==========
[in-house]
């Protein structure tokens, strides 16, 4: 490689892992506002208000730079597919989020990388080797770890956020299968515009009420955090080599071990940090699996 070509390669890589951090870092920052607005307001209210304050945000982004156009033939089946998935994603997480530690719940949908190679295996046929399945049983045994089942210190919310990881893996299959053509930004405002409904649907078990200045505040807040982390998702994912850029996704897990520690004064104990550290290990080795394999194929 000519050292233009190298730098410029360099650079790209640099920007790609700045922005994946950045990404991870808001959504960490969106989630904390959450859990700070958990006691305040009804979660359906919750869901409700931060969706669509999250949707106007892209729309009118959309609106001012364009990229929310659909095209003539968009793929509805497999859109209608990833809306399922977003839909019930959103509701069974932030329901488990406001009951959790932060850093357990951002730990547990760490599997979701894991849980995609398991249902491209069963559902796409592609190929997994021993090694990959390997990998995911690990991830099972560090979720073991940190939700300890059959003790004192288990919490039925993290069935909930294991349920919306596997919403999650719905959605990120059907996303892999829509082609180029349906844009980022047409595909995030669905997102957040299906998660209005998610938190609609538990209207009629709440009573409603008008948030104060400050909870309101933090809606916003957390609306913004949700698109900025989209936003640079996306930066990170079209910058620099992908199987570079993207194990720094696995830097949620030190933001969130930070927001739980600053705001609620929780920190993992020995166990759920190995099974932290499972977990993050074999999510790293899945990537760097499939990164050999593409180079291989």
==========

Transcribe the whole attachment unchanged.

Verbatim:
[in-house]
């Protein structure tokens, strides 16, 4: 490689892992506002208000730079597919989020990388080797770890956020299968515009009420955090080599071990940090699996 070509390669890589951090870092920052607005307001209210304050945000982004156009033939089946998935994603997480530690719940949908190679295996046929399945049983045994089942210190919310990881893996299959053509930004405002409904649907078990200045505040807040982390998702994912850029996704897990520690004064104990550290290990080795394999194929 000519050292233009190298730098410029360099650079790209640099920007790609700045922005994946950045990404991870808001959504960490969106989630904390959450859990700070958990006691305040009804979660359906919750869901409700931060969706669509999250949707106007892209729309009118959309609106001012364009990229929310659909095209003539968009793929509805497999859109209608990833809306399922977003839909019930959103509701069974932030329901488990406001009951959790932060850093357990951002730990547990760490599997979701894991849980995609398991249902491209069963559902796409592609190929997994021993090694990959390997990998995911690990991830099972560090979720073991940190939700300890059959003790004192288990919490039925993290069935909930294991349920919306596997919403999650719905959605990120059907996303892999829509082609180029349906844009980022047409595909995030669905997102957040299906998660209005998610938190609609538990209207009629709440009573409603008008948030104060400050909870309101933090809606916003957390609306913004949700698109900025989209936003640079996306930066990170079209910058620099992908199987570079993207194990720094696995830097949620030190933001969130930070927001739980600053705001609620929780920190993992020995166990759920190995099974932290499972977990993050074999999510790293899945990537760097499939990164050999593409180079291989």